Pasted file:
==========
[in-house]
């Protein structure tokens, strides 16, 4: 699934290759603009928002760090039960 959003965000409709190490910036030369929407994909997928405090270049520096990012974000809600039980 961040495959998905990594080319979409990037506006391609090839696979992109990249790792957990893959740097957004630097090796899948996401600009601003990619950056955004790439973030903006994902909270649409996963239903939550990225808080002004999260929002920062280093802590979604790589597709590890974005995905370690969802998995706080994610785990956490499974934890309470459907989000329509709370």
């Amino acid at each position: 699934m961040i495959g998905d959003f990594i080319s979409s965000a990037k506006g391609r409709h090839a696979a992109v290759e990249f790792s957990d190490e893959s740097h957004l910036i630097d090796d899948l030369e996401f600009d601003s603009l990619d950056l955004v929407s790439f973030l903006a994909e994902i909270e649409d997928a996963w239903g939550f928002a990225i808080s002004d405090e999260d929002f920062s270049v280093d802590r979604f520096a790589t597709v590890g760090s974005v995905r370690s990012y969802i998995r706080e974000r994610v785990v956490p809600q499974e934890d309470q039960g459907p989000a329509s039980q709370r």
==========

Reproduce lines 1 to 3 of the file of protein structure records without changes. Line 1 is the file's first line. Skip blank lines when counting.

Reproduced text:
[in-house]
């Protein structure tokens, strides 16, 4: 699934290759603009928002760090039960 959003965000409709190490910036030369929407994909997928405090270049520096990012974000809600039980 961040495959998905990594080319979409990037506006391609090839696979992109990249790792957990893959740097957004630097090796899948996401600009601003990619950056955004790439973030903006994902909270649409996963239903939550990225808080002004999260929002920062280093802590979604790589597709590890974005995905370690969802998995706080994610785990956490499974934890309470459907989000329509709370």
């Amino acid at each position: 699934m961040i495959g998905d959003f990594i080319s979409s965000a990037k506006g391609r409709h090839a696979a992109v290759e990249f790792s957990d190490e893959s740097h957004l910036i630097d090796d899948l030369e996401f600009d601003s603009l990619d950056l955004v929407s790439f973030l903006a994909e994902i909270e649409d997928a996963w239903g939550f928002a990225i808080s002004d405090e999260d929002f920062s270049v280093d802590r979604f520096a790589t597709v590890g760090s974005v995905r370690s990012y969802i998995r706080e974000r994610v785990v956490p809600q499974e934890d309470q039960g459907p989000a329509s039980q709370r």